Article body copy
Growing up on the east coast of Vancouver Island, British Columbia, in the 1980s, biologist Caroline Fox marveled when the herring returned each spring to spawn. The exact timing was always different, she recalls, but they would appear suddenly in the hundreds of millions. In this annual spectacle, a single female can lay up to 10,000 adhesive eggs that stick to kelp, eelgrass, boulders, and gravel. The males release fertilizing milt in vast clouds, turning the ocean white over tens of kilometers for nearly a week. When the eggs ripen and hatch a couple of weeks later, an explosion of biomass enriches the coast, and millions of seabirds and a vast supporting cast including black bears and gray wolves gravitate to the spawn like gluttons at an all-you-can-eat seafood buffet.
Fox never forgot the phenomenon. Years later, as she studied biology, she came to see parallels between herring and the seasonal migrations of salmon: in the same way a big salmon run delivers marine nutrients to organisms on land, this abundant pulse of herring transfers food and nutrients across ecosystems.
Massive herring spawns were once common along many parts of the British Columbia coast, but by 2009, when Fox was studying herring for her PhD with the University of Victoria and the Raincoast Conservation Foundation, things were much different. Thanks mostly to industrial fisheries beginning in the 1960s, Pacific herring that once spawned on the shores of Haida Gwaii, the central coast, and western Vancouver Island are now so depleted that most of these areas are closed to fishing. (The Strait of Georgia stock remains relatively healthy.)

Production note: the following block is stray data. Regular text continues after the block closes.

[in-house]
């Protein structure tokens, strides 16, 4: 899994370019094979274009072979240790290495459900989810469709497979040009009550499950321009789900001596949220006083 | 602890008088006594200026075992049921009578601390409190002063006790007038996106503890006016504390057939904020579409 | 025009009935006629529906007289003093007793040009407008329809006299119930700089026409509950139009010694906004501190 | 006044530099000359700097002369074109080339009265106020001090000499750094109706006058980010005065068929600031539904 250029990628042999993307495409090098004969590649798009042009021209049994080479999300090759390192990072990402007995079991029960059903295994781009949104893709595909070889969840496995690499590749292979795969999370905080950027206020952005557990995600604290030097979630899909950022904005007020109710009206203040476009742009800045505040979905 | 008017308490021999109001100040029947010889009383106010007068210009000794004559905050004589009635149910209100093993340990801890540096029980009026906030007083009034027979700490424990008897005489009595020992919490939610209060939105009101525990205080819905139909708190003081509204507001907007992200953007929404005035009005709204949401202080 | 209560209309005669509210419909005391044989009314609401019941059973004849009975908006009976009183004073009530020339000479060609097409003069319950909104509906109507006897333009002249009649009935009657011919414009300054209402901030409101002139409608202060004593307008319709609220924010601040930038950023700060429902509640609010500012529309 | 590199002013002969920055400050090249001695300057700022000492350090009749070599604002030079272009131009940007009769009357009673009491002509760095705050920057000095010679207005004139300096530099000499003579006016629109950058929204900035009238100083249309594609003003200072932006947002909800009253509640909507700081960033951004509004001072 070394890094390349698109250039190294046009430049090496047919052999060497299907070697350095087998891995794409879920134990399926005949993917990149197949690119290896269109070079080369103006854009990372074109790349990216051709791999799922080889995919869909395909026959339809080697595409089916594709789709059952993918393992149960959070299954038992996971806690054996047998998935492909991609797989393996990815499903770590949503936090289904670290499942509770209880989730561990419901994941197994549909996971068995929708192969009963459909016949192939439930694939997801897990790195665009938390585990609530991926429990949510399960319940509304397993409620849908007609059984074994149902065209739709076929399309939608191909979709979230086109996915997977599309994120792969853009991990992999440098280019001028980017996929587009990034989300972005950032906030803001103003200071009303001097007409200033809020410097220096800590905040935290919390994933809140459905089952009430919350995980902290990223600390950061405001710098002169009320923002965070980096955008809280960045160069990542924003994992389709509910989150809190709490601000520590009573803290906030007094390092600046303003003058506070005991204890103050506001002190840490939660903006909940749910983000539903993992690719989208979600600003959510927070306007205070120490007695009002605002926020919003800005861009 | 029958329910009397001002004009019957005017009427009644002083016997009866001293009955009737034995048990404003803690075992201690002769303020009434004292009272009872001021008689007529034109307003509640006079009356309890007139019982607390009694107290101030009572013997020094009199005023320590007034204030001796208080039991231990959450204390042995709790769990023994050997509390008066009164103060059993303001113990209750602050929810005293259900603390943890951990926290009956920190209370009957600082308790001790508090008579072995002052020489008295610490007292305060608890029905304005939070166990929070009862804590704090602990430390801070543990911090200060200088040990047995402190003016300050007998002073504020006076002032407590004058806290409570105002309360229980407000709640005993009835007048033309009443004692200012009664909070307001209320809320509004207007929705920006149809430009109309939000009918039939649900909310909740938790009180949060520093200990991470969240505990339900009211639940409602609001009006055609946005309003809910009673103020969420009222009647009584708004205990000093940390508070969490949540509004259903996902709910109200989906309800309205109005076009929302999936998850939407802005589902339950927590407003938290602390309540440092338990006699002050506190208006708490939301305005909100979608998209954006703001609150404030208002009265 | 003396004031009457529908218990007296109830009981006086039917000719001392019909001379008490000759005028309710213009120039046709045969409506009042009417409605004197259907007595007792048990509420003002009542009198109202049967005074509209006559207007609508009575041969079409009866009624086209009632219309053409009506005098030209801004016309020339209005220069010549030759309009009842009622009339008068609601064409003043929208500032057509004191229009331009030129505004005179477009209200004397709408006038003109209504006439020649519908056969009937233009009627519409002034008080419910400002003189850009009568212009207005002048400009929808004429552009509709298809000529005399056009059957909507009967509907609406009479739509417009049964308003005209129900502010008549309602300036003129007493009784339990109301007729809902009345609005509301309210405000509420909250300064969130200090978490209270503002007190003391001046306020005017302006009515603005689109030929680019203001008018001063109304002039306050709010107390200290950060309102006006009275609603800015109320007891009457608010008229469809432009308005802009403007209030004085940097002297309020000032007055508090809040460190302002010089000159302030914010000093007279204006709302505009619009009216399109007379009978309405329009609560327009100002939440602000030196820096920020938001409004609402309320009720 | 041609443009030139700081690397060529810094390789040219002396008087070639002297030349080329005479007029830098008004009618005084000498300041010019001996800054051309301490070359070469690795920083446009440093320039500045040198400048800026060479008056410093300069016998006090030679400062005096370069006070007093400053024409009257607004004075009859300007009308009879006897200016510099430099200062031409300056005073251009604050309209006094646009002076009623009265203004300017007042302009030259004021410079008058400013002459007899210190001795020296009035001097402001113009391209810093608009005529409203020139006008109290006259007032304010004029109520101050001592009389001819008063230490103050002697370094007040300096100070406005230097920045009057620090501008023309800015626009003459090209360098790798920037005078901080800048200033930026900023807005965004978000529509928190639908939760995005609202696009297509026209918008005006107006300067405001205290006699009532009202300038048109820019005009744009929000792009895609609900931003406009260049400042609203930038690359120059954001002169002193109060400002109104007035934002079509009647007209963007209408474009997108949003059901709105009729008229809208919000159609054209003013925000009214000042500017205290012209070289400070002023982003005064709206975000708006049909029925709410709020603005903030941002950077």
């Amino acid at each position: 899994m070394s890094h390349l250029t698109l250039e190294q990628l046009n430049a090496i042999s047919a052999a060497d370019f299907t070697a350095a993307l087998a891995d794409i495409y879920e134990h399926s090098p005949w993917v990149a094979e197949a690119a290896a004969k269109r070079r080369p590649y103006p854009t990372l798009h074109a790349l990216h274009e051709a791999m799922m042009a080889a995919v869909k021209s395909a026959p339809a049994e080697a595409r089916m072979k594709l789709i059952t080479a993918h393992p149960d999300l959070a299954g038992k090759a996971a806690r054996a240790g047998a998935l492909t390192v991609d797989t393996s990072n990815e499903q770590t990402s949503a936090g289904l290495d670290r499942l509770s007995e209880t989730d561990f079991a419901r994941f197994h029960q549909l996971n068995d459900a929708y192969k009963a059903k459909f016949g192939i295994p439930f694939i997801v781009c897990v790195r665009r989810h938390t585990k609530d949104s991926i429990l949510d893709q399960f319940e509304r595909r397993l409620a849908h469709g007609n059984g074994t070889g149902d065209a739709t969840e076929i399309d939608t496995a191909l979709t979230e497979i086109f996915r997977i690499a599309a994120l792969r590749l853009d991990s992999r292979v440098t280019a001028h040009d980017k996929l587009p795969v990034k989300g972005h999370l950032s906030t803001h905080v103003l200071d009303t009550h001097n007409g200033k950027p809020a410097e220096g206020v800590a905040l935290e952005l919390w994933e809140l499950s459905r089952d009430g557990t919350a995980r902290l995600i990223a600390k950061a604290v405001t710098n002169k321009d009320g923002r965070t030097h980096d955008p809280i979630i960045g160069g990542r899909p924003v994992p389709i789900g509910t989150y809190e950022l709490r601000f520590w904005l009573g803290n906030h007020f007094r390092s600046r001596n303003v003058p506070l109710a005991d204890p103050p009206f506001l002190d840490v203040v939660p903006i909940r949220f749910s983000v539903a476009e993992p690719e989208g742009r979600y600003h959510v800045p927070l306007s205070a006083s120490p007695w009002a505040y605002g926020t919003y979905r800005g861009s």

Beginning in 2009, Fox launched a two-year experiment during which she visited beaches before and after herring spawns in Quatsino Sound on northwest Vancouver Island. Her question: to what degree are these spawning events fertilizing the wider ecosystem?
Fox collected samples from 10 species on or near the spawning beaches, including giant kelp and smaller algae, seagrasses, and a number of invertebrates, such as limpets, whelks, and amphipods. She measured particular isotopes of carbon and nitrogen in these organisms, comparing the levels to samples taken on beaches with no herring spawn. Tracking nitrogen-15, for instance, helped pinpoint the source as coming from the ocean since this isotope occurs in higher concentrations in the ocean than in the air.
Fox found that the algae, seagrasses, and invertebrates on herring spawn beaches had more nitrogen-15 than those living in locations where herring don’t spawn. The results provide evidence, she says, that herring-derived nutrients enter nearshore and intertidal food webs at multiple levels.
One value of the work, says Fox, is that it presents scientific evidence about the wider role played by herring across ecosystems, information that can inform the management of BC herring fisheries. This is important because while the past 20 years have seen a flurry of research on how spawning salmon transfer nutrients from the ocean to terrestrial ecosystems, there remains a paucity of science documenting the contribution of herring spawn. At present, Fisheries and Oceans Canada manages herring as a single species without consideration for the myriad species they appear to support.
Scott Wallace, a marine biologist at the David Suzuki Foundation, says Fox’s inquiry is “fascinating” because it provides quantitative information about how herring nutrients move into the nearshore ecosystem. “The research provides further support for managing herring with conservative harvest levels that allow for herring to fulfill their ecosystem role,” he says.
Now a postdoc at Dalhousie University in Halifax, Fox’s fascination with herring, and their little-known role as a fertilizer of ecosystems, continues. That function includes what she calls the “tremendous stinking, rotting phase of the spawn [on the beach] that can knock you down at 100 paces.
“That smell is part of the biological process of recycling all these nutrients.”